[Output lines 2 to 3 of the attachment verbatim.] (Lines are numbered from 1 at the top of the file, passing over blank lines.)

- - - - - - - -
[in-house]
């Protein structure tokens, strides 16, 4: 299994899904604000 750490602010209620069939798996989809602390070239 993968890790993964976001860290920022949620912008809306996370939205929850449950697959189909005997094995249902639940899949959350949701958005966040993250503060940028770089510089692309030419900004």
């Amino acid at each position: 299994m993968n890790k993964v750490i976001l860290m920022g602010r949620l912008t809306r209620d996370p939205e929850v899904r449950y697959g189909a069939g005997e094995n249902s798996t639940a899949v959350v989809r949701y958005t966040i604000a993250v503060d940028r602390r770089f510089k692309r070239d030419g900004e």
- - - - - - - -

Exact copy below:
């Protein structure tokens, strides 16, 4: 299994899904604000 750490602010209620069939798996989809602390070239 993968890790993964976001860290920022949620912008809306996370939205929850449950697959189909005997094995249902639940899949959350949701958005966040993250503060940028770089510089692309030419900004």
């Amino acid at each position: 299994m993968n890790k993964v750490i976001l860290m920022g602010r949620l912008t809306r209620d996370p939205e929850v899904r449950y697959g189909a069939g005997e094995n249902s798996t639940a899949v959350v989809r949701y958005t966040i604000a993250v503060d940028r602390r770089f510089k692309r070239d030419g900004e």